A considerable part of the global economy would stutter should the Iranians ever decide to close the Straits of Hormuz and by any estimate it would take several days of heavy bombing to take out the Silkworms, at which point Iran would unleash its proxies and, most likely, military. Unfortunately for the US, our Gulf Arab allies are relatively weak (no matter how much money the Saudis spend). Their armies have never fought a war, lower and middle ranks are ridden with fundamentalists, and governments are run by families terrified by the resurgent Shia Iran which by definition threatens their regimes' legitimacy. The Iranians, on the other hand, are battle-hardened professionals, and with Saddam's removal the United States smashed the only wall Iran couldn't breach.
The upside to this mess lies in the fact that many of our strategic goals align with those of Iran. They certainly don't desire destabilization of the Gulf, their economic lifeline. They have no death-wish with regard to Israel, the rabble notwithstanding. They realize that any existential threat to Israel on their part (including WMD attack) would likely result in their population centers being turned to glass. Anyway, at this rate my grandchildren will go to sleep afraid that Iran 'might' possess a nuke in less than a year.
Like the US, Iran also wishes to stabilize Iraq and Afghanistan, but only if we respect their right to play an integral role in the security of their own backyard which is akin to the US taking a keen interest in the affairs of Mexico in the event their state was wrecked by foreign occupation. If we deny Iran legitimacy in Iraq, where they have already effectively annexed the Shia South and large parts of Iraqi Kurdistan (regions where the Iranian rial is often the preferred currency), then we can only expect more of the sectarian violence that rocked Baghdad on the 22nd.
In addition, it would be difficult to find a state that despises al-Qaeda (or similar Sunni extremist forces) more than the Iranians...except for the US. Without Iranian involvement and support, Iraq will never stabilize. Then again, given that it should never have been a country in the first place and Saddam was the only thing holding it together, it might never stabilize at all. One thing is certain, 700 'trainers' aren't going to pacify the different factions.
Iran craves the respect due to a regional power, and an upcoming superpower. Most of all, they don't want to be construed as terrorists, strange rantings of Ahmadinejad aside. When the Iranians have conducted what we would refer to as a terrorist attack they, unlike their Sunni counterparts, have almost strictly hit military/diplomatic targets, an important exception being the 1986 Paris bombings.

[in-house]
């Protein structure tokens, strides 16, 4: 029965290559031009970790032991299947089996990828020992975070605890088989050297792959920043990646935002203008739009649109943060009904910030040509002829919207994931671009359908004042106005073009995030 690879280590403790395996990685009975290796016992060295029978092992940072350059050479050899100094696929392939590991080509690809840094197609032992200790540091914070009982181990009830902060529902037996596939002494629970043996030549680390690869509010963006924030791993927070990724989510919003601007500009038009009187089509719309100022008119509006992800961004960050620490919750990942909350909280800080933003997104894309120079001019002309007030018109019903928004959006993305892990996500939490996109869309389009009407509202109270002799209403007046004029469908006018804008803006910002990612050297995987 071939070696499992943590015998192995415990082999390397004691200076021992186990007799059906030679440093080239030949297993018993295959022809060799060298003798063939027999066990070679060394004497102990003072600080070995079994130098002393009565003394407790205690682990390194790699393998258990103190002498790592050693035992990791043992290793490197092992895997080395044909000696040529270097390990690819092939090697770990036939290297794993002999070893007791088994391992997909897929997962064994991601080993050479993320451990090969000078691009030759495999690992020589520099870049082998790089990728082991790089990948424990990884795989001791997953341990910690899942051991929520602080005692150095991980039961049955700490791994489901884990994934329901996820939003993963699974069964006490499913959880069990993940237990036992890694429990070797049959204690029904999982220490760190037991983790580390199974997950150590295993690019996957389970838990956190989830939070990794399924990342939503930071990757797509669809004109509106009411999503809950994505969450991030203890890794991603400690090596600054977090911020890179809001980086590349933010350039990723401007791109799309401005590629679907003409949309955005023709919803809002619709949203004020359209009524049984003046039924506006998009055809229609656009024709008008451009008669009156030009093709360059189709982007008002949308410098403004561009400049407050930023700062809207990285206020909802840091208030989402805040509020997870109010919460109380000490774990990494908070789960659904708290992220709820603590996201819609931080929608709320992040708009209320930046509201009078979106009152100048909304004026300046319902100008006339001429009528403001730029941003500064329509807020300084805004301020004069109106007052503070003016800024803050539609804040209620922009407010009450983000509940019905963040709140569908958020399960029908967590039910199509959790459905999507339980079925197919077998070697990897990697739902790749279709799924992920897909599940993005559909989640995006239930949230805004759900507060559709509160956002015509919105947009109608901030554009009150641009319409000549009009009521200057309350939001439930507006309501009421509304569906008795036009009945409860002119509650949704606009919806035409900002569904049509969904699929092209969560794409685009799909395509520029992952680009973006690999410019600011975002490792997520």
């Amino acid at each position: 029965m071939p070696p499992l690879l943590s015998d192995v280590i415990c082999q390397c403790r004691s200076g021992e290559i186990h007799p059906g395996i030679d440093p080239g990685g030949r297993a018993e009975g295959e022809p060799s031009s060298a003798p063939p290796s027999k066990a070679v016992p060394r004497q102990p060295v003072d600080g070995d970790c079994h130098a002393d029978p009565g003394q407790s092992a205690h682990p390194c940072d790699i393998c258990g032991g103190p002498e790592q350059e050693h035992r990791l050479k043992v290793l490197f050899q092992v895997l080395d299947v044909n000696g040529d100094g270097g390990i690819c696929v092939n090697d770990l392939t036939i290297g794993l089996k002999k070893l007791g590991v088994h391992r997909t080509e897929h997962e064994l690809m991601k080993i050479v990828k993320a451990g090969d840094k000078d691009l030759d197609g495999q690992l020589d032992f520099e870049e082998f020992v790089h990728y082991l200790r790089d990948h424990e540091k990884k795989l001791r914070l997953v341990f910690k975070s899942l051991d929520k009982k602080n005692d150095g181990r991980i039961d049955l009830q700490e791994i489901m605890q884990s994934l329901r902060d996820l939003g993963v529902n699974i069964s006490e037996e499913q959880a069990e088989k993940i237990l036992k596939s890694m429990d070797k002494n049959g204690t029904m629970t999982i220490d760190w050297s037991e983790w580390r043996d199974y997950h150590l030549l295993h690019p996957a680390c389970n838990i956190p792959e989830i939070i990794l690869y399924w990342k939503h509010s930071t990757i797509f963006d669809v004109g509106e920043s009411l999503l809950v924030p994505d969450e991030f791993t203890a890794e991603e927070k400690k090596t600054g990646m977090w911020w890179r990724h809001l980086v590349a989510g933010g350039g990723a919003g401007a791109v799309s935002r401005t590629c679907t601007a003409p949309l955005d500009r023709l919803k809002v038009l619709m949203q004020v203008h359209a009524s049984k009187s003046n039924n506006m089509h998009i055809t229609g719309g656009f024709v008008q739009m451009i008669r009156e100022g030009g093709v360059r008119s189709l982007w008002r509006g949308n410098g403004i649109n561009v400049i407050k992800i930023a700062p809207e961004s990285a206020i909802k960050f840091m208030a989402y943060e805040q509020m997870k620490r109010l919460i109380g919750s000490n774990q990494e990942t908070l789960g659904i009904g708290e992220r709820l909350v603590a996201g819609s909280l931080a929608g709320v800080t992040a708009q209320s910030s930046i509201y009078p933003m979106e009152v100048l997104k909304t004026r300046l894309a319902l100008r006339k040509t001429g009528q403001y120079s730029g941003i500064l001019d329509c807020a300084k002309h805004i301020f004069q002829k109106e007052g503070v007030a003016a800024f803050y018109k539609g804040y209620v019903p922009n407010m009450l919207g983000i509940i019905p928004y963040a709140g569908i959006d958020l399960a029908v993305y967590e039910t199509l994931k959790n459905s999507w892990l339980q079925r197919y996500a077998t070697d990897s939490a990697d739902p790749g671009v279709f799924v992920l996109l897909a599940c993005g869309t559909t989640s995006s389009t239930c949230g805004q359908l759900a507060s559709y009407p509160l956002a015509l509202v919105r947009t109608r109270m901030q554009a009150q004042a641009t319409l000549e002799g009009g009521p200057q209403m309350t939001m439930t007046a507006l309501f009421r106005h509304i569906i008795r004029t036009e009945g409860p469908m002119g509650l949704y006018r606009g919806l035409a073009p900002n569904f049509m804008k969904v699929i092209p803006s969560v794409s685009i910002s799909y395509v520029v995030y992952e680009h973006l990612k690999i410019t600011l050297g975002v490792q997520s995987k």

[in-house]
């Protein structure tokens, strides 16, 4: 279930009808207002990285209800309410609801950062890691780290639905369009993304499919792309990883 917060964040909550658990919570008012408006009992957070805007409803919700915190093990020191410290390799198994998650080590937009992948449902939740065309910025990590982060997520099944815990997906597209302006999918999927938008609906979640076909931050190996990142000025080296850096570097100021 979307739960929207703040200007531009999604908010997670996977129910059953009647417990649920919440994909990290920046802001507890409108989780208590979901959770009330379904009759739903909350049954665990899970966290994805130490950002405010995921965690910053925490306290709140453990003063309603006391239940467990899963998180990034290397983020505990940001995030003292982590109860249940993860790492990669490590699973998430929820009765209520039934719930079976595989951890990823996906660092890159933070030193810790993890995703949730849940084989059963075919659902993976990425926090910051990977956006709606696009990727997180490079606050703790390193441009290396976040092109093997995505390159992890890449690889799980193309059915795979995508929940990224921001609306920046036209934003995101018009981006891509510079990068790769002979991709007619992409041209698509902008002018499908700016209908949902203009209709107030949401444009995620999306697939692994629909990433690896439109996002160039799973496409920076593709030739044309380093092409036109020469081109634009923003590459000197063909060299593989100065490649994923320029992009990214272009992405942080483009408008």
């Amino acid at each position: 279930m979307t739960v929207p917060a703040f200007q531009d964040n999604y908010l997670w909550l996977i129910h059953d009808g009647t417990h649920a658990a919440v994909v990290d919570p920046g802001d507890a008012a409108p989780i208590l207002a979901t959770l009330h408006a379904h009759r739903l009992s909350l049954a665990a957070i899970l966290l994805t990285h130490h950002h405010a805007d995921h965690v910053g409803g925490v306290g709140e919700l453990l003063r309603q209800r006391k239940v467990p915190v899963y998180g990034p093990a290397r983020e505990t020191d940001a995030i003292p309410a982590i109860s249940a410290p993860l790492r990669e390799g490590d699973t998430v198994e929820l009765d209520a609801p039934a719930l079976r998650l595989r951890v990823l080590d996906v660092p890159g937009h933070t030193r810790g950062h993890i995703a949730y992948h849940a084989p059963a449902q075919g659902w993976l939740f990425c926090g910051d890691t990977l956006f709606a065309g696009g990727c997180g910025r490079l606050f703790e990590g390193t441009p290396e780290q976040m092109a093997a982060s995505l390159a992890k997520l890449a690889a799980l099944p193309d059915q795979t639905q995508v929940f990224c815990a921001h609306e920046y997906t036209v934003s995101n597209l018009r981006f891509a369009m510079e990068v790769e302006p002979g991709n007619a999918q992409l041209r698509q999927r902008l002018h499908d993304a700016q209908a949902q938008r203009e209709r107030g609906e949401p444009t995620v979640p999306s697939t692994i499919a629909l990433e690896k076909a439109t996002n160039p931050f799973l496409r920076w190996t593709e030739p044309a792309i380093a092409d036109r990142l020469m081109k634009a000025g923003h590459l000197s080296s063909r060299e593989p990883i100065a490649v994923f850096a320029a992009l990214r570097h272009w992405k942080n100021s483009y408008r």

Where the Sunni taqfiri rationalization of killing innocent civilians seemingly rests on vague notions of 'weakening the enemy' (the West, not excluding the Saudi royal family, other corrupt Gulf Arab dynasties, and Israel), Shia mujtahid sanction acts of 'terror' if it is deemed to be worthy of accomplishing military or diplomatic goals that cannot otherwise be achieved. After all, they don't have the ability to sip coffee and unleash payloads from B52s to disrupt enemy supply lines or kill soldiers and statesmen, something surely terrifying for those underneath.
For instance, the Paris bombings, in which 13 civilians were murdered, were carried out in an attempt to stop the French from supplying weaponry to Saddam Hussein during the Iran-Iraq War. And it worked. The Iranians, according to Robert Baer, met with the French in secret and secured what serves as a ceasefire in this grey area of warfare. For many, the suicide bomber is the ultimate smart bomb. And cheap too. The crucial difference comes down to the probability that Iran would never have sponsored something like 9-11, they don't seem to slaughter for slaughter's sake. They slaughter for the same reasons we do, to accomplish objectives.
Iran has shown a remarkable ability to modernize their goals, to adapt to changing geopolitical circumstances quickly and effectively. The perfect example is the evolution of Hezbollah from a terrorist non-state actor to a more classical military force, taking and holding ground instead of just blowing it up. Tehran gave orders to Nasrallah to cut the dirty stuff out, to concentrate on conventionally (relatively) fighting Israeli soldiers in Lebanon. 'Soldiers' is the operative term. In doing so, Iran delivered the first military defeat the IDF ever experienced (2000), forced an Israeli retreat from Southern Lebanon, and made Hezbollah's capacity for terrorism a largely latent, reactionary threat.
Iran wants to be regarded by the West as a mature state, a rational actor whose goals do not tend toward destabilization of trade or the destruction of Israel. Their reason for railing against Israel, academic debates aside, seems to boil down to the creation of a standard with which Iran expects to rally the rest of Islam to their side in the battle against what they view (quite rightly) as Western colonialism, rather than any realistic expectation of wiping out the Israelis.
Iran has no intention of sacrificing its two thousand-plus year old civilization to conquer Israel for the Palestinians, or the Arabs in general for that matter. They can't be said to have gotten along swimmingly all these years. Parts of the US government must understand this, but our hands are so deep in the pockets of the Gulf Arabs that we can't open our eyes to the realization that our Sunni power base in the Mid-East is crumbling. Pakistan is essentially a military force without a state (or the military is the state), and it seems to be ripping apart at the seams.